User interface (UI) testing is a crucial step in the software development process that enables us to make sure the user interface of our program is accurate, dependable, and simple to use. The XCUITest framework will be used to demonstrate excellent UI testing in Swift in this article.

Why testing the UI?

User interface (UI) testing is important for a number of reasons:

  • UI tests assist us in identifying aesthetic and layout flaws that other types of tests might miss.
  • We may test an application from beginning to end using UI tests, emulating the user experience.
  • Regressions are more easily caught and existing functionality is not broken by UI changes thanks to UI testing.

# Establishing an Xcode UI testing target We must configure a UI testing target in Xcode before we can begin creating UI tests in Swift. Follow these steps to accomplish this:

  • Launch the Xcode project.
  • From the menu, choose File > New > Target.
  • Then select iOS > Test > UI Test Target in the Target Template window.
  • After naming your UI testing target, click Next.
  • To build the UI testing target, click Finish.
  • The Project Navigator window will display both your application target and your UI testing target.

Writing UI test cases

The XCUITest framework is used to create UI test cases in Swift. A set of tools and APIs are provided by XCUITest for creating and performing UI tests in Xcode.

We create a subclass of XCTestCase and add methods to the subclass that include our test code in order to write a UI test case. Typically, test word precedes these methods, as in testExample().

A simple UI test case that evaluates a login form is shown here:

import XCTest

class MyUITests: XCTestCase {
    func testLogin() {
        let app = XCUIApplication()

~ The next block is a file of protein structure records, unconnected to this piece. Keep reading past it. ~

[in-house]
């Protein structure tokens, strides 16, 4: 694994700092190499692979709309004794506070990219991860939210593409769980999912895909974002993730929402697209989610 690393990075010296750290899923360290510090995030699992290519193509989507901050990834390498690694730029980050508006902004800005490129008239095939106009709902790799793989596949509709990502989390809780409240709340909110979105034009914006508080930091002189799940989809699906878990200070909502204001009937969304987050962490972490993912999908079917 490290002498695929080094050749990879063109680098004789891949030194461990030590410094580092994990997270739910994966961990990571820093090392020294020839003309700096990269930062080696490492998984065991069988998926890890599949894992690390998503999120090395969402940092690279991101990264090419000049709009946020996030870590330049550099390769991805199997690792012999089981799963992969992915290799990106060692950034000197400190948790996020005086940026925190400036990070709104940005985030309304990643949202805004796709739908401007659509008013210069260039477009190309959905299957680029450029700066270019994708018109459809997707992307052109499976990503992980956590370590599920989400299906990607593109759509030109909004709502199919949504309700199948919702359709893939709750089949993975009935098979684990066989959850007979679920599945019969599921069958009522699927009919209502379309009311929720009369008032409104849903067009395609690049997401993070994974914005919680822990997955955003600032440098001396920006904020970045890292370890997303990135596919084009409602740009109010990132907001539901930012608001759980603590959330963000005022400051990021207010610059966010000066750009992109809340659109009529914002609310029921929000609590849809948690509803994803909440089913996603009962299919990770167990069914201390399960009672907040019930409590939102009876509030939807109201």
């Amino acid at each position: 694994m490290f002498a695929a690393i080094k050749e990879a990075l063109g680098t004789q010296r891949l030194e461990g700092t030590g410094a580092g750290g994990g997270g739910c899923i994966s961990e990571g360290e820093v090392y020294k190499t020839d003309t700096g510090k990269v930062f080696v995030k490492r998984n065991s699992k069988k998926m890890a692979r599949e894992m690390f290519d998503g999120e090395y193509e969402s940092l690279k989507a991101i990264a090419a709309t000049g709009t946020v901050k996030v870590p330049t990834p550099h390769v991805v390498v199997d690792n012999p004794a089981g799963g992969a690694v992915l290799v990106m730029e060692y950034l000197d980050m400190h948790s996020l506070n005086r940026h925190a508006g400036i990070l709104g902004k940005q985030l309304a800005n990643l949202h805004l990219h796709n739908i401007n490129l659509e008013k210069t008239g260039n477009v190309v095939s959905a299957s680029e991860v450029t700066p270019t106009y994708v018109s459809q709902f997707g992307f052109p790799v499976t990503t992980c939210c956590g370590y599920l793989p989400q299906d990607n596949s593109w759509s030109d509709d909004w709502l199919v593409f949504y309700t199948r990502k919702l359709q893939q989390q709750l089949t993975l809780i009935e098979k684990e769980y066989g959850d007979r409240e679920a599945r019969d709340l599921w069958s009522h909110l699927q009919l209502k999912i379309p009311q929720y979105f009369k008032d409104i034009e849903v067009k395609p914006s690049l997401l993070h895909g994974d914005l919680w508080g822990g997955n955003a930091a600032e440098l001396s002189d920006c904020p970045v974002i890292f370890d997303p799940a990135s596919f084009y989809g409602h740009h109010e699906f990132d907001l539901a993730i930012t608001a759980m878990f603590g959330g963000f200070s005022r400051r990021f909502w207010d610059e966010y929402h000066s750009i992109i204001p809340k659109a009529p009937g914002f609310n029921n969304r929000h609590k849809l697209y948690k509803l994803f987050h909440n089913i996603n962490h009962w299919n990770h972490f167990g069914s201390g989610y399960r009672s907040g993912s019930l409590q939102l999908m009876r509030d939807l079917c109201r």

let emailTextField = app.textFields["Email"]
        let passwordTextField = app.secureTextFields["Password"]
        app.buttons["Log In"].tap()
        // Verify that the user is logged in

In this example, we open the app and use the login form to enter test values into the email and password text fields by tapping on them. The user is then logged in once we touch the Log In button and make sure the app is showing the home screen.

We can utilize the Test button in the Xcode toolbar or the Command + U keyboard shortcut to execute the UI tests in our test case. As indicated in the test case, Xcode will start the app and run the tests while interacting with the UI.

Guidelines for efficient UI testing

Here are some pointers for creating efficient Swift UI tests:

  • Give your tests names that are illustrative. It will be simpler to comprehend what each test is checking as a result.
  • To locate elements in the UI, use XCUIElement queries. TextFields, buttons, and tables are just a few of the attributes that can be used by XCUIElement to discover elements.
  • For UI interaction, use XCUIElement actions. Tap, typeText, and swipeLeft are just a few of the ways that XCUIElement allows users to interact with its elements.
  • To confirm the UI’s state, use XCTAssert statements. There are numerous ways to check if items contain the appropriate properties, including exists, isSelected, and isHittable, according to XCTAssert.
  • Make sure not to hardcode element identifiers. Instead, define distinct identifiers for UI elements using AccessibilityIdentifier, then utilize those identities to locate those elements in your tests. Your tests will be more resistant to UI changes as a result.

Best practices for UI testing

Here are some Swift UI testing best practices:

  • Maintain focus in UI tests. One particular UI feature should be tested in a UI test at a time. A test shouldn’t test several unrelated items at once.
  • Keep the UI testing separate. The outcomes of other tests shouldn’t affect UI tests. Each test should prepare and disassemble its own test environment and data.
  • Don’t test implementation specifics. The user experience, not the UI implementation, should be the main emphasis of UI tests.
  • Tests shouldn’t be conducted on UI components that the user cannot see. Only aspects that the user can see and interact with should be subjected to UI testing.
  • Utilize a testing approach that is suitable for your application. Think about whether you want to test the UI at the integration level or at the unit level (testing individual components separately) (testing how elements work together).


This post demonstrated how to create efficient Swift UI tests that make use of the XCUITest library. We learned how to locate and interact with UI elements using XCUIElement queries and actions, as well as how to use XCTAssert statements to confirm the UI’s current state. We also discussed various UI testing best practices, such as maintaining isolated, focused tests and conducting user-centered testing.

You can create trustworthy and efficient UI tests for your Swift applications by heeding these recommendations and utilizing the resources offered by the XCUITest framework.